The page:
- From Old English stæð and/or Old Norse stödh ("harbor"). (Wiktionary)
“Port Dyn Norwig seems to consist of a creek, a staithe, and about a hundred houses: a few small vessels were lying at the staithe.”
“Well, and how did you get on?' asked his mother, when Tom ran in just to have a look at our baby before running up the lane to join the others at the staithe.”
“And then Mr Farland, back from the office in Norwich, strolled along the staithe to fetch his daughters.”
“She comforted William, who had not liked being thrown about, and rowed on to the staithe.”
“Well, you' ave 'ad a day of it,' said Mrs Whittle, when they had told about finding the Teasel gone from the staithe, and how Jim Wooddall had given them a lift down to Yarmouth, and how Old Bob had taken them up Breydon in the Come Along.”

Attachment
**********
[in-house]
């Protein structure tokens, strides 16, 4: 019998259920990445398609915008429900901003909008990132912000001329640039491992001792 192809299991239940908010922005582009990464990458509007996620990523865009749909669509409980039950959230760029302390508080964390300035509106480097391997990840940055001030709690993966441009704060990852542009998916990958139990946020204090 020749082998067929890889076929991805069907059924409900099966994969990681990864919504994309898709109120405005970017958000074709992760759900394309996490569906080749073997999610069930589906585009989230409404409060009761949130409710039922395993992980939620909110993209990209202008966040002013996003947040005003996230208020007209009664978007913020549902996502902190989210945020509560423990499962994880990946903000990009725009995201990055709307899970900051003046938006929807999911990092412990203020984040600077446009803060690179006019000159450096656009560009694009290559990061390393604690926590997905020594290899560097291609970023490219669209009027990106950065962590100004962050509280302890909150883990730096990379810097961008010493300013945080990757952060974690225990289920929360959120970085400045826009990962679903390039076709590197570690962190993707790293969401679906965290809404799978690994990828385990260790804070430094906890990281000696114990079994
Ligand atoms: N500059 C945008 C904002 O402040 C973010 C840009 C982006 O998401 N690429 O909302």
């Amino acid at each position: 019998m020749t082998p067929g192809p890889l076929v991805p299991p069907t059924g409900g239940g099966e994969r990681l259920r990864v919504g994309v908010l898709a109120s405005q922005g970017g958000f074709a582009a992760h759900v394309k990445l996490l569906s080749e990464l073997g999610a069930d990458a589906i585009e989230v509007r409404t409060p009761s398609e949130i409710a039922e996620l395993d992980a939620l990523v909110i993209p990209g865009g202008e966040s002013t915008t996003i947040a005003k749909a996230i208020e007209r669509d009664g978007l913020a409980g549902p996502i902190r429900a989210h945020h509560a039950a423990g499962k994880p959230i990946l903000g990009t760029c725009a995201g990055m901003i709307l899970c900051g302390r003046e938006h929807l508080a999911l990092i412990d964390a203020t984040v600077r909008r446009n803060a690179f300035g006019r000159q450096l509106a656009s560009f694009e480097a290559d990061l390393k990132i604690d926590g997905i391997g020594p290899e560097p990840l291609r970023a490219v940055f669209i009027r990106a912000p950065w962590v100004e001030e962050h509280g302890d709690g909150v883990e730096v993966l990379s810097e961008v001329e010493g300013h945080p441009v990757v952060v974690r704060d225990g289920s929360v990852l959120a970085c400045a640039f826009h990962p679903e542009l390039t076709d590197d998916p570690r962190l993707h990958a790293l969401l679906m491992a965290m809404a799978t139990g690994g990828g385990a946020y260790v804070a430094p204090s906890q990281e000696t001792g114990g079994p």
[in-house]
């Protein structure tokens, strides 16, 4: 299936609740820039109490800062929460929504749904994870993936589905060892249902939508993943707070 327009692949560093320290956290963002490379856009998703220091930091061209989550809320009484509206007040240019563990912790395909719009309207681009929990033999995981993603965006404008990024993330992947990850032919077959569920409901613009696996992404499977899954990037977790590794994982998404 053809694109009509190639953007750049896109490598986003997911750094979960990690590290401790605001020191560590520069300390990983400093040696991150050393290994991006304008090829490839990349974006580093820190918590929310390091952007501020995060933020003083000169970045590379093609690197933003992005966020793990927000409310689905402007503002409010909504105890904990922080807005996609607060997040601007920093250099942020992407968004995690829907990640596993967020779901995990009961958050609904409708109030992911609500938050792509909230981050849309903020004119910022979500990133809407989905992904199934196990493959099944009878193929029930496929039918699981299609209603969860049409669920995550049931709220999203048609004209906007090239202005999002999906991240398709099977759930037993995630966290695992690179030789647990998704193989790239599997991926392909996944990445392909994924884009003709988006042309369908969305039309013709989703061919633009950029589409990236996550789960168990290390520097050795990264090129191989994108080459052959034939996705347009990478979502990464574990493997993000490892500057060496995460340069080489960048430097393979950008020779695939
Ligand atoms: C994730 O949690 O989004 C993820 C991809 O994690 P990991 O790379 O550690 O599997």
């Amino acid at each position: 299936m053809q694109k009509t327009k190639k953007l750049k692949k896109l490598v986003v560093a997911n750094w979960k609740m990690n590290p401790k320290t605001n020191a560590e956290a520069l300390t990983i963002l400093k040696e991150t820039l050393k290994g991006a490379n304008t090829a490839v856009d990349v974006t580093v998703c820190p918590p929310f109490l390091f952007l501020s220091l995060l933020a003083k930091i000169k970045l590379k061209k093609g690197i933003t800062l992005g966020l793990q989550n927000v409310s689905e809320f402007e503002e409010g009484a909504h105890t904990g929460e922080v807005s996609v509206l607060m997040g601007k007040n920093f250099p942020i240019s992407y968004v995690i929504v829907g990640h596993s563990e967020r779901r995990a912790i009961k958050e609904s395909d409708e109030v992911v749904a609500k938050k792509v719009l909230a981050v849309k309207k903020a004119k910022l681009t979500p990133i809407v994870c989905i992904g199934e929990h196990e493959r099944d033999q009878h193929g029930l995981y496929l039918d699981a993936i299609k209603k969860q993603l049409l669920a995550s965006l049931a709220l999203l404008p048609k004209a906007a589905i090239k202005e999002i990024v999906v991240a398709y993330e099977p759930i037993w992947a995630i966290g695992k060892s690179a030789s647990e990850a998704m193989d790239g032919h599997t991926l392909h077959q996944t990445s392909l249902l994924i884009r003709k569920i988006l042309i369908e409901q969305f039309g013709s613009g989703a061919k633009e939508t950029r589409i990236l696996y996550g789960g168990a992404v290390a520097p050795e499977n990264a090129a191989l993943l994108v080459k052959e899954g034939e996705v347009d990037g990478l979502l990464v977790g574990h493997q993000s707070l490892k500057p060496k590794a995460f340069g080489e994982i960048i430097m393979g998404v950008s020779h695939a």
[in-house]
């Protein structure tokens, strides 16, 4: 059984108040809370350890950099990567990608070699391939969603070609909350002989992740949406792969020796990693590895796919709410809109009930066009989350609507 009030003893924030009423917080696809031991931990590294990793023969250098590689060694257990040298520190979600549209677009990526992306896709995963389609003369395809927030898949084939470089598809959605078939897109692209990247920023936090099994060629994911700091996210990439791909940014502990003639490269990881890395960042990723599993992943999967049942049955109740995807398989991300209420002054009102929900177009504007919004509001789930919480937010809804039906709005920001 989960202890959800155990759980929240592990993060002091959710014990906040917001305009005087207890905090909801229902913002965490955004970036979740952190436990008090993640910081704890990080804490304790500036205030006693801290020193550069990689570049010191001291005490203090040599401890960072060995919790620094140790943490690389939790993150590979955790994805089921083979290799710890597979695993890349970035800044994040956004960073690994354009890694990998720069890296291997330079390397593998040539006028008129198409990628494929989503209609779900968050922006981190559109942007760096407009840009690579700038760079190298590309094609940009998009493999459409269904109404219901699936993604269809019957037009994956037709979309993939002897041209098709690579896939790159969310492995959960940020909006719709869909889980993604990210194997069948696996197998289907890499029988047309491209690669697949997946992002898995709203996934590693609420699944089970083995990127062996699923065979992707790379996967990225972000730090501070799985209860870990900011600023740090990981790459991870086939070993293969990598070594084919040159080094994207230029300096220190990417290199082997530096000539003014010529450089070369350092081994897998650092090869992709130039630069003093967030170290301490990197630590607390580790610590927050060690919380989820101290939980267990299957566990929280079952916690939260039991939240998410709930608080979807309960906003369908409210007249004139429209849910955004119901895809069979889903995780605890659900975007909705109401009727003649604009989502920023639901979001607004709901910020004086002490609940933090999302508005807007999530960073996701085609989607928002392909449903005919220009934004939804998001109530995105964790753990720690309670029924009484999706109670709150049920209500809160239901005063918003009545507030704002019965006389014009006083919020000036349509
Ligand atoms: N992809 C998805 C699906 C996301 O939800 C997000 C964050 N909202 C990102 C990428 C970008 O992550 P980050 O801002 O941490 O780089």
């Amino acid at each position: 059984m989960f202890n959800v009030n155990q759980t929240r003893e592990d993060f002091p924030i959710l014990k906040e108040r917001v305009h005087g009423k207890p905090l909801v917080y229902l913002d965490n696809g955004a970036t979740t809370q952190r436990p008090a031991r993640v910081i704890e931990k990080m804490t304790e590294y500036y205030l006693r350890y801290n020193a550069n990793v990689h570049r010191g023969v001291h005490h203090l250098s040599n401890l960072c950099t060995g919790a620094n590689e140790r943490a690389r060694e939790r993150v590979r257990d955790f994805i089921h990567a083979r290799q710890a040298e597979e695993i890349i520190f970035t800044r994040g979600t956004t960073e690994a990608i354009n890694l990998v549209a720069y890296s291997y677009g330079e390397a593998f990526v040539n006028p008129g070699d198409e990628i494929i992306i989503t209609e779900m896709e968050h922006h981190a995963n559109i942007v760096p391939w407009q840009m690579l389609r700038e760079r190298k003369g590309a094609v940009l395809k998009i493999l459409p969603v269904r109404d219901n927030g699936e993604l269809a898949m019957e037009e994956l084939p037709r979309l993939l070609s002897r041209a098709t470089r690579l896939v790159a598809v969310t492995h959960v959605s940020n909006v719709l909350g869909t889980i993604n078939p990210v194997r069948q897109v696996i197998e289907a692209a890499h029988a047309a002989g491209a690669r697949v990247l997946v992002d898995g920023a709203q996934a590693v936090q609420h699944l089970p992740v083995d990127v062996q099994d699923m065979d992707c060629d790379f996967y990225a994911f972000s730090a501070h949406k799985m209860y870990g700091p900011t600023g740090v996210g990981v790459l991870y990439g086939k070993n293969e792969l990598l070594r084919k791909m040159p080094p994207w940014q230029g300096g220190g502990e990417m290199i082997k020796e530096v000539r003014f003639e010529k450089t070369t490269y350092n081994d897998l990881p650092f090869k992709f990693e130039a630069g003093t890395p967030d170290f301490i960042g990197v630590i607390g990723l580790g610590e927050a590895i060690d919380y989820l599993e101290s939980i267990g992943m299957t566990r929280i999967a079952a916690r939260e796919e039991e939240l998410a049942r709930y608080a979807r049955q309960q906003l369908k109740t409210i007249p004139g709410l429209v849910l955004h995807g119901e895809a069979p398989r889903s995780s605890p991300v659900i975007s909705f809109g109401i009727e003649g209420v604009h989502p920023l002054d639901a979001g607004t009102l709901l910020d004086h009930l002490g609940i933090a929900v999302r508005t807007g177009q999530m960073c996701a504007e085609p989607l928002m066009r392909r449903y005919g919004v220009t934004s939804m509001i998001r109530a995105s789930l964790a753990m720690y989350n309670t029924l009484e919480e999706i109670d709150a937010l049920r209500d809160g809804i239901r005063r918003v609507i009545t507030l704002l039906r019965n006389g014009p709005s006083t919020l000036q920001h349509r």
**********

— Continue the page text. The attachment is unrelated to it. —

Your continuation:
“As usual, two or three people were looking down from the top of the bridge watching the boats at the staithe.”
“Port and Starboard leapt from the staithe after their knapsacks.”
“Beyond the staithe were big boat-sheds, like those they had seen at Wroxham.”
“The twins, picking up their knapsacks, ran along the staithe to meet him, and then walked with the wherry, explaining as she drifted down.”
“Then there was a staithe [A staithe in Norfolk is a place where boats moor to take in or discharge cargo: much what a quay is elsewhere.] with a couple of yachts tied up to it.”
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